Page 5: Technological changes
Challenges of food technology
Food technology is one of the most dynamic technologies in the modern economy. Food technology involves researching and developing new techniques for making products as diverse as ice cream, probiotic yoghurt, frozen oven chips and muesli bars.
Each of these products involves finding technical solutions to problems such as how to:
- freeze while retaining flavour
- maximise natural nutritional characteristics
- turn a frozen product into an oven heated product.
McCain is continually being faced by new challenges from technological factors. It should be no surprise therefore that McCain's food technologists were only too happy to rise to the challenge of making its potato products even healthier. McCain needed a solution that not only reduced fat and salt, but also kept the sort of flavour that would delight customers.
The solution was to use sunflower oil which reduced saturated fats by 70% across the whole potato product range. Food technologists know that by working with real potatoes they are dealing with a product with a very strong nutritional pedigree.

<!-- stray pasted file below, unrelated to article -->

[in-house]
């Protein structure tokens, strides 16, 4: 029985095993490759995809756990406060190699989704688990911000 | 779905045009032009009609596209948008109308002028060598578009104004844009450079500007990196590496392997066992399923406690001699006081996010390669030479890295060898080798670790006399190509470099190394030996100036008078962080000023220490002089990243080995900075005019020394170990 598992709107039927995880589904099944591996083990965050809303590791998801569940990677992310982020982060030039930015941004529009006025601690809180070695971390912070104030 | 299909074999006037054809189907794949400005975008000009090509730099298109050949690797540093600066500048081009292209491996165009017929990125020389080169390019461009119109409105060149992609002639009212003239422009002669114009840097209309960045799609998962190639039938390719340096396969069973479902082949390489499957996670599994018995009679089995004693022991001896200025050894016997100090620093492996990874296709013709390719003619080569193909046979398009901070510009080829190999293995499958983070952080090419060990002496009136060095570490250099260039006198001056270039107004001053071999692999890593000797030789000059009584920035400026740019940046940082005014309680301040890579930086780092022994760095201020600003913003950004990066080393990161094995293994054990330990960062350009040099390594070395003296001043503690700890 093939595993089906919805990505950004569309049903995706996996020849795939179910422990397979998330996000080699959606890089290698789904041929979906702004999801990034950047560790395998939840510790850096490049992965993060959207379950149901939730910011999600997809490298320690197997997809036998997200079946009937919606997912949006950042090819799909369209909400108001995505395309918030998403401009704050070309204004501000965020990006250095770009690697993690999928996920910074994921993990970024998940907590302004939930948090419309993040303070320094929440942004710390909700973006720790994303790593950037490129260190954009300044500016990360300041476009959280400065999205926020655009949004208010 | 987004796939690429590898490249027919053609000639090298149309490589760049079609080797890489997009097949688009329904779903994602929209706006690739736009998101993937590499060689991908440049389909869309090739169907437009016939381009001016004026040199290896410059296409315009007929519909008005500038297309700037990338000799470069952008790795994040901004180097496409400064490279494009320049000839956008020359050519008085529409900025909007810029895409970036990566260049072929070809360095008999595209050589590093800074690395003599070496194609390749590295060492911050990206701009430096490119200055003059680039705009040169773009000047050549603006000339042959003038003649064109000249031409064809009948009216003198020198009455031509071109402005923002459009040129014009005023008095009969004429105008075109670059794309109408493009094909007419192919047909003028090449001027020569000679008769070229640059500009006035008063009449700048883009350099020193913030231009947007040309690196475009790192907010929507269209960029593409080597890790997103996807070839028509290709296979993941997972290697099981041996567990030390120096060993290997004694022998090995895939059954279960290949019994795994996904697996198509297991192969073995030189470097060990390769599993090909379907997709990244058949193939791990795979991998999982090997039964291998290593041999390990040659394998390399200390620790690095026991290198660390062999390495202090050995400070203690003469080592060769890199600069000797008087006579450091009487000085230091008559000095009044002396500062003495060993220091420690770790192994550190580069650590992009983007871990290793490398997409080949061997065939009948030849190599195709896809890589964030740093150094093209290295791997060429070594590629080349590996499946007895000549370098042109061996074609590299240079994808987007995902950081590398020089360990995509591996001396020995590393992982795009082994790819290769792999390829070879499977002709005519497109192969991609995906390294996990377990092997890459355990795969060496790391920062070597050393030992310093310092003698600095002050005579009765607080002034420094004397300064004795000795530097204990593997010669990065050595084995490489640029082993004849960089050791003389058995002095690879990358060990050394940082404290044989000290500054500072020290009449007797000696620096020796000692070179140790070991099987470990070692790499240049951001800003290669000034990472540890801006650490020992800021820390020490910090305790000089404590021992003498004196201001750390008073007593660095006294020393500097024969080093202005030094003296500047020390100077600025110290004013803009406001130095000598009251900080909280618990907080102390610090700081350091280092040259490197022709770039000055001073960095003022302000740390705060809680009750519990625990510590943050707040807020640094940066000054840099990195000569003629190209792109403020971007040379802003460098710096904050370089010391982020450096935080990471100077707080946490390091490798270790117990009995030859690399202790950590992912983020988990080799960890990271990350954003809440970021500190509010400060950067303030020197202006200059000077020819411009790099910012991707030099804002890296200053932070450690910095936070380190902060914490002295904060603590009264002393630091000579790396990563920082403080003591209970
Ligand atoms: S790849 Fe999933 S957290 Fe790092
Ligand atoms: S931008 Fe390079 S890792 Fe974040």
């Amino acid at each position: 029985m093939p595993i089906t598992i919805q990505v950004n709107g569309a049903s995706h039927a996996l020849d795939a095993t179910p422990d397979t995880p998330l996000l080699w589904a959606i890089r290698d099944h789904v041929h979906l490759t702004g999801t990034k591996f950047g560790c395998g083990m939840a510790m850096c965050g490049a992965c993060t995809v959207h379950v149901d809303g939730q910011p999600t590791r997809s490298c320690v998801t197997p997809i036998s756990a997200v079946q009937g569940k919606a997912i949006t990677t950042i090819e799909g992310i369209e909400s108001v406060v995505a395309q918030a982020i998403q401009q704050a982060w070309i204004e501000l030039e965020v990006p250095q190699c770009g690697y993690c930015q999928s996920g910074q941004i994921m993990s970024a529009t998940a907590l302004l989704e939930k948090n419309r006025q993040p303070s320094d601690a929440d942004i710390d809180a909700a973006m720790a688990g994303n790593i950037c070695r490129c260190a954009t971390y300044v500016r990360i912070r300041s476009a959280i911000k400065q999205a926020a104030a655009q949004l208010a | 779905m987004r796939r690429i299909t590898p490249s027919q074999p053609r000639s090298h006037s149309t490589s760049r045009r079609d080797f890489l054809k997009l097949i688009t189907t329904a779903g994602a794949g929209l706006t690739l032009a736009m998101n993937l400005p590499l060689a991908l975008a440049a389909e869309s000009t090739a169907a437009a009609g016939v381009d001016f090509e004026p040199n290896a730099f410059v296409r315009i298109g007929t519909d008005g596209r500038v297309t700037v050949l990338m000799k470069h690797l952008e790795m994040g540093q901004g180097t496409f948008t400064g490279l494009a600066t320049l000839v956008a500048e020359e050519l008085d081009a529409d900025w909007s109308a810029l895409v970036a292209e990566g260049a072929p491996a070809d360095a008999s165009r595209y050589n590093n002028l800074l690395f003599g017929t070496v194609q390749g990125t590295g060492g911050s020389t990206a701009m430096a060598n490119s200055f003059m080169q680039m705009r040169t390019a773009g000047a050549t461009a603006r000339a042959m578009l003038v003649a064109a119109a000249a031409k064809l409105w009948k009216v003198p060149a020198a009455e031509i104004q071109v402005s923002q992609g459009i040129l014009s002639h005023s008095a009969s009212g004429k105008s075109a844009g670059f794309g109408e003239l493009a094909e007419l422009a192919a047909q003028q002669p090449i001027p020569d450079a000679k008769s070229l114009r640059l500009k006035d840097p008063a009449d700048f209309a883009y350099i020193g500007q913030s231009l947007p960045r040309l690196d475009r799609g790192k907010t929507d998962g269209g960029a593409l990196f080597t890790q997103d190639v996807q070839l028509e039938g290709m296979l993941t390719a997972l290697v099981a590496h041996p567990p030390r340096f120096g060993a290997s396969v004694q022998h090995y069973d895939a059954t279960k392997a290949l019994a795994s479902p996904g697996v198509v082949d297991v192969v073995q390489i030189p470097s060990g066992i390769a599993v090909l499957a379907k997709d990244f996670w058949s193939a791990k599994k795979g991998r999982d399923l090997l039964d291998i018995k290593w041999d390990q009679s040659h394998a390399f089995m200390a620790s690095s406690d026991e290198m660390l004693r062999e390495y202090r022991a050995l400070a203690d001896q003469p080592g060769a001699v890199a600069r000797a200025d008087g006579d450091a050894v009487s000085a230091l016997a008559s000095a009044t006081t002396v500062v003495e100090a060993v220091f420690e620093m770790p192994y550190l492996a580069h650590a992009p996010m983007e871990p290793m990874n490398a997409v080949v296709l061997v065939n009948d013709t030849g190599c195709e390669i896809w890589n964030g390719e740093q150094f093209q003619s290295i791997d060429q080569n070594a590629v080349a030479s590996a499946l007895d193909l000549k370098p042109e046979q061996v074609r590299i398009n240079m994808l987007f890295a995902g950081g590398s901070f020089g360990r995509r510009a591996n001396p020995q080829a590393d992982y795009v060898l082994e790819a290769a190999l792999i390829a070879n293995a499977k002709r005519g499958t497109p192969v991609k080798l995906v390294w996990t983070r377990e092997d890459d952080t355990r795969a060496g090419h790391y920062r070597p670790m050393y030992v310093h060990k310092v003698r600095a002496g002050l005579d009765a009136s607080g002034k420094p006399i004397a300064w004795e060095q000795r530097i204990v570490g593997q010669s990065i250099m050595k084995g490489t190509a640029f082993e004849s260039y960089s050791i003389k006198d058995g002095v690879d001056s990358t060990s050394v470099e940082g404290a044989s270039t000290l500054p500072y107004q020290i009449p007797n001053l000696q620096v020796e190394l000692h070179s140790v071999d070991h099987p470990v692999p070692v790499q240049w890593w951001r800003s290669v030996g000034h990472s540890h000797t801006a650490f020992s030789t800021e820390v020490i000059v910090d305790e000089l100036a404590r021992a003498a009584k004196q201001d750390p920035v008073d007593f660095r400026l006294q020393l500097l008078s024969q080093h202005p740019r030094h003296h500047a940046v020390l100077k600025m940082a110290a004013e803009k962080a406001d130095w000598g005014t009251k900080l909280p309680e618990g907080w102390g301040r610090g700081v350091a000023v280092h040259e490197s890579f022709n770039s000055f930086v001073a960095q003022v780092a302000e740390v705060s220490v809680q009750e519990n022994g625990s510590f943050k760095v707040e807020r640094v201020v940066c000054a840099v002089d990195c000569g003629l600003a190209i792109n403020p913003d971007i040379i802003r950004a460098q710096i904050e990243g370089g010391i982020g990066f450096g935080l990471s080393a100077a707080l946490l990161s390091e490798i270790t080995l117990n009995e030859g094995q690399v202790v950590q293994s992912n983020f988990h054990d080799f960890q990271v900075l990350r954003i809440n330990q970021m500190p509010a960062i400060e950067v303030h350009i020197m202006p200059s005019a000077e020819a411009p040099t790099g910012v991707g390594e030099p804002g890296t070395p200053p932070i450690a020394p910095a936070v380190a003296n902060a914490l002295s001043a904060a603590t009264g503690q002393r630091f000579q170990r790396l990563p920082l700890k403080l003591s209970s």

For example, it is a little known fact that potatoes are a major source of vitamin C for the UK diet. As a product, potatoes are the second most important staple food in the world today (rice is the first), providing essential carbohydrates that help us to generate energy.
Potatoes also have tremendous future potential. In 1995 the potato became the first vegetable to be grown in space. NASA worked with top scientists to develop super-nutritious and versatile potatoes. These can be used to feed astronauts on long space voyages and NASA hopes one day that these will feed space colonies.